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to little advantage, we return to the perhaps, have mistaken his means, for Medicean history. At the death of who is infallible ? and he probably made a John Gaston, the author sums up the false estimate of national character; but character of the Medici, enlarging his objects and motives were as sincere, chiefly upon the second dynasty. He noble, and honest as his benevolence was allows them little praise where they raise the people to a state of higher intel,

unbounded. His great ambition was to have usually been allowed a prescrip- lectual dignity, moral

attainment, physical tive title to it, viz. in the patronage of comfort, and virtue, and to annihilate literature.*

superstition. In physical improvements "The Augustine age of Florentine genius he succeeded, but for the rest the nation was not produced by the Medici, though was not generally ready, and he failed." promoted and encouraged by them all. (p. 391.)

The Augustine age of Italy was The eleventh chapter contains an also that of excessive vice, of cruelty, of oppression, treachery, and assassination, in the Maremma and Val-di-Chiana,

account of the physical improvements and the Medici were conspicuous in all."

with six lithographic maps. The last, (p. 598.9.)

shewing the state of the plain of The last volume contains the reigns Crosseto at different times from the of Francis II. Leopold I. and Ferdi- year 300 to 1830, is curious. They nand III. There is a little confusion, as are copied from Tarlini's maps, pubthe successor of Francis is alternately lished at Florence in 1838. called Leopold and Peter Leopold, as The concluding chapter on the reign well as first and second, which latter of Ferdinand III. is little more than a only belongs to him as Emperor of Ger- table of contents, and half of this is a many. The author has taken great retrospective panegyric on Leopold. pains with this part of the work, in The events of the French Revolution, which he had the materials amassed and the Royalist re-action, would have in his Life of Ricci to assist him, on afforded matter for regular history, and the subject of “the deep, artful, and as this volume is one of the smallest, harassing opposition to Leopold's ec there was no obvious necessity for clesiastical reforms, their painful pro- compression. The want of an index gress, and lamentable termination.” (p. is a serious defect. 184.) This is true, but we are sorry to Our readers are now enabled to add that there is an ignorant flippancy judge of the merits and blemishes of in the way in which he speaks of the this history. For our own part we observance of the Sabbath. (p. 328-9.) consider it much too long as a whole, It is a great matter to know where and we suspect that if it reaches posone's province begins and ends, on terity it must first have disencumneither of which points does the author bered itself of at least one-half of its seem very clear.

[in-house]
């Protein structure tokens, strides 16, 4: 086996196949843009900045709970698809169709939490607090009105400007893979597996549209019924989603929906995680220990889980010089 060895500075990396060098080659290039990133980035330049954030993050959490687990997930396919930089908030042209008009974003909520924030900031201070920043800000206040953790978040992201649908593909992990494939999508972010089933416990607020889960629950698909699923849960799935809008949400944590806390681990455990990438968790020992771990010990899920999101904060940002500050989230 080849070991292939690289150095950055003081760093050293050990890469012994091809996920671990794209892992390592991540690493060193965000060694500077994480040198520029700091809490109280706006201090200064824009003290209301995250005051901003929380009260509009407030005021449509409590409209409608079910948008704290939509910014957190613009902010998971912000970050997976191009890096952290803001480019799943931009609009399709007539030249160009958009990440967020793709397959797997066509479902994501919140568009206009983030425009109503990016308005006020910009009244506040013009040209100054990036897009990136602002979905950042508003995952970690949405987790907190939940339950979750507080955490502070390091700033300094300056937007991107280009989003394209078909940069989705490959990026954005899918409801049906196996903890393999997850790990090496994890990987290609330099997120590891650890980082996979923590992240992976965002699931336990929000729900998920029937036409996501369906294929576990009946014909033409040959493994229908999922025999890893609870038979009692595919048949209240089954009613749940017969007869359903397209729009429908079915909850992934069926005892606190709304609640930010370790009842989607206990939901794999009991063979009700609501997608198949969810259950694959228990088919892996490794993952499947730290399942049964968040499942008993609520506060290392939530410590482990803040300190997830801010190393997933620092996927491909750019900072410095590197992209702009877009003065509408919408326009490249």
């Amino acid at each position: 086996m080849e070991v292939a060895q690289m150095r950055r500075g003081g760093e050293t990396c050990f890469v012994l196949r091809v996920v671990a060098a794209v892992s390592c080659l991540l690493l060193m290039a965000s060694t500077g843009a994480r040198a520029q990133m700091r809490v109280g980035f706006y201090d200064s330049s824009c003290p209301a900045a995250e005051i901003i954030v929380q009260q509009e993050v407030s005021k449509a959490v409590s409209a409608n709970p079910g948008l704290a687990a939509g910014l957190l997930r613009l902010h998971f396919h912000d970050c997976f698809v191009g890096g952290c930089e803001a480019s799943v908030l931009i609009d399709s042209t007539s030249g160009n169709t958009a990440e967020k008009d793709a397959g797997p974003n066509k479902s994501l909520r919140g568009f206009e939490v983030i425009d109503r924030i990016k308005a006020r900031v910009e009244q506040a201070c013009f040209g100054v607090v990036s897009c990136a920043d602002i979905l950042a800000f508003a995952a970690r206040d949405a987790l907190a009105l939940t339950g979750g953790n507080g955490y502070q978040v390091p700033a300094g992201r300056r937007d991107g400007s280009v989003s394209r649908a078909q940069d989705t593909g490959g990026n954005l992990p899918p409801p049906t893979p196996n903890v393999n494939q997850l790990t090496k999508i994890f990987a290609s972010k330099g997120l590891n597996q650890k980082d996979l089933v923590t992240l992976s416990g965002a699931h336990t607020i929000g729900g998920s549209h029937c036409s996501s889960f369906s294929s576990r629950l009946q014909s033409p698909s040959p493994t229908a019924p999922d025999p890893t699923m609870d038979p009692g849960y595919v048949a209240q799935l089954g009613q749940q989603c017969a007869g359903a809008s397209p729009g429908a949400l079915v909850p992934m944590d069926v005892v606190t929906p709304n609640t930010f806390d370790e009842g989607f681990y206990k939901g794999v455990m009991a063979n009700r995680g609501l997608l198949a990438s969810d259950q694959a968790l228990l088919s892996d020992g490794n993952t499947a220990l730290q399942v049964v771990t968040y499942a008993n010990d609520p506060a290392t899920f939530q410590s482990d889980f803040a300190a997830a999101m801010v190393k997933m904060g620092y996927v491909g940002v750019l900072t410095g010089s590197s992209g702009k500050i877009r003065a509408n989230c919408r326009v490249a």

burthen. The picture which is given of the monastic life, and founded, as we need not particularise, on documents printed The Mission of the Comforter, and in the Life of Ricci, is frightful. This other Sermons, with Noies. By J. chapter (the tenth of book iv.), with C. Hare, M.A. Archdeacon of Lewes, the caution we have suggested, de

8vo. 2 vols. serves to be read by students of Church THE first five of these sermons, on history in general.

“ The Mission of the Comforter," “ Leopold feared, and in a certain de

were preached before the University gree deserved the accusation of having

of Cambridge, in 1840; and the others abandoned Ricci;

on various occasions ; but as they was fast breaking up: both moral and seemed not ill-suited for a place in the physical energies were yielding before same work, their object being to set the troubles, misfortunes, and ingratitude forth the character, office, and destiwhich preyed on his spirit, and shortened nation of the Church, they are accordhis existence.

Leopold was re. ingly subjoined. moved too soon ; he might sometimes,

To these sermons a body of notes

is appendel, which has confessedly “They whom science loved to name." swelled out far beyond the author's

Collins.

expectation. As there is some diffi

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the perhaps, have mistaken his means, for h of who is infallible ? and he probably made a p the false estimate of national character; but rging

his objects and motives were as sincere, He

noble, and honest as his benevolence was they

unbounded. His great ambition was to

raise the people to a state of higher intel. crip- lectual dignity, moral attainment, physical

comfort, and virtue, and to annihilate

superstition. In physical improvements Repius he succeeded, but for the rest the nation ough was not generally ready, and he failed." - all. (p. 391.)

The eleventh chapter contains an cy, of

account of the physical improvements -tion,

in the Maremma and Val-di-Chiana, all." with six lithographic maps. The last

, shewing the state of the plain of -igns Crosseto at different times from the rdi

year 300 to 1830, is curious. They

are copied from Tarlini's maps, pubtely lished at Florence in 1838. 7, as